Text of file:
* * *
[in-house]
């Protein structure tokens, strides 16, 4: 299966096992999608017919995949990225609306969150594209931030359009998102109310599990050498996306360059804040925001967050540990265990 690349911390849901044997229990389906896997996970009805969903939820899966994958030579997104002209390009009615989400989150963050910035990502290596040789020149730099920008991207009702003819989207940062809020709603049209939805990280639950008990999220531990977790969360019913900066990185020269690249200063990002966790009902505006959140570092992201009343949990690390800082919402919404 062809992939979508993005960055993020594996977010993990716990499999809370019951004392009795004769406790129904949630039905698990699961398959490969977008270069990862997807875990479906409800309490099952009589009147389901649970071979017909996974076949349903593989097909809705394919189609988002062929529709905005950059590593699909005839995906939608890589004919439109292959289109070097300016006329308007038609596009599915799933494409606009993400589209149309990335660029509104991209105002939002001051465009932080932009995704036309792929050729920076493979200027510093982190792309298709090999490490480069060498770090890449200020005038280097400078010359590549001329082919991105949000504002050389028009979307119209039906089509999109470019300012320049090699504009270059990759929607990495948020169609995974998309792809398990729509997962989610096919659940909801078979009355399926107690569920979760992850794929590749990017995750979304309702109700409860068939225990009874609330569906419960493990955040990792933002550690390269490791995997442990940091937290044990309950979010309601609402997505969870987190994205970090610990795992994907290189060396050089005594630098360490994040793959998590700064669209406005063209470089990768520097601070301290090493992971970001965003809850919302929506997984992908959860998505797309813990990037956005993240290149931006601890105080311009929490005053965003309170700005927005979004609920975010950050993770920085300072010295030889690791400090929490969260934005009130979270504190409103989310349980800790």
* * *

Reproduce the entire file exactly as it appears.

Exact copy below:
[in-house]
């Protein structure tokens, strides 16, 4: 299966096992999608017919995949990225609306969150594209931030359009998102109310599990050498996306360059804040925001967050540990265990 690349911390849901044997229990389906896997996970009805969903939820899966994958030579997104002209390009009615989400989150963050910035990502290596040789020149730099920008991207009702003819989207940062809020709603049209939805990280639950008990999220531990977790969360019913900066990185020269690249200063990002966790009902505006959140570092992201009343949990690390800082919402919404 062809992939979508993005960055993020594996977010993990716990499999809370019951004392009795004769406790129904949630039905698990699961398959490969977008270069990862997807875990479906409800309490099952009589009147389901649970071979017909996974076949349903593989097909809705394919189609988002062929529709905005950059590593699909005839995906939608890589004919439109292959289109070097300016006329308007038609596009599915799933494409606009993400589209149309990335660029509104991209105002939002001051465009932080932009995704036309792929050729920076493979200027510093982190792309298709090999490490480069060498770090890449200020005038280097400078010359590549001329082919991105949000504002050389028009979307119209039906089509999109470019300012320049090699504009270059990759929607990495948020169609995974998309792809398990729509997962989610096919659940909801078979009355399926107690569920979760992850794929590749990017995750979304309702109700409860068939225990009874609330569906419960493990955040990792933002550690390269490791995997442990940091937290044990309950979010309601609402997505969870987190994205970090610990795992994907290189060396050089005594630098360490994040793959998590700064669209406005063209470089990768520097601070301290090493992971970001965003809850919302929506997984992908959860998505797309813990990037956005993240290149931006601890105080311009929490005053965003309170700005927005979004609920975010950050993770920085300072010295030889690791400090929490969260934005009130979270504190409103989310349980800790």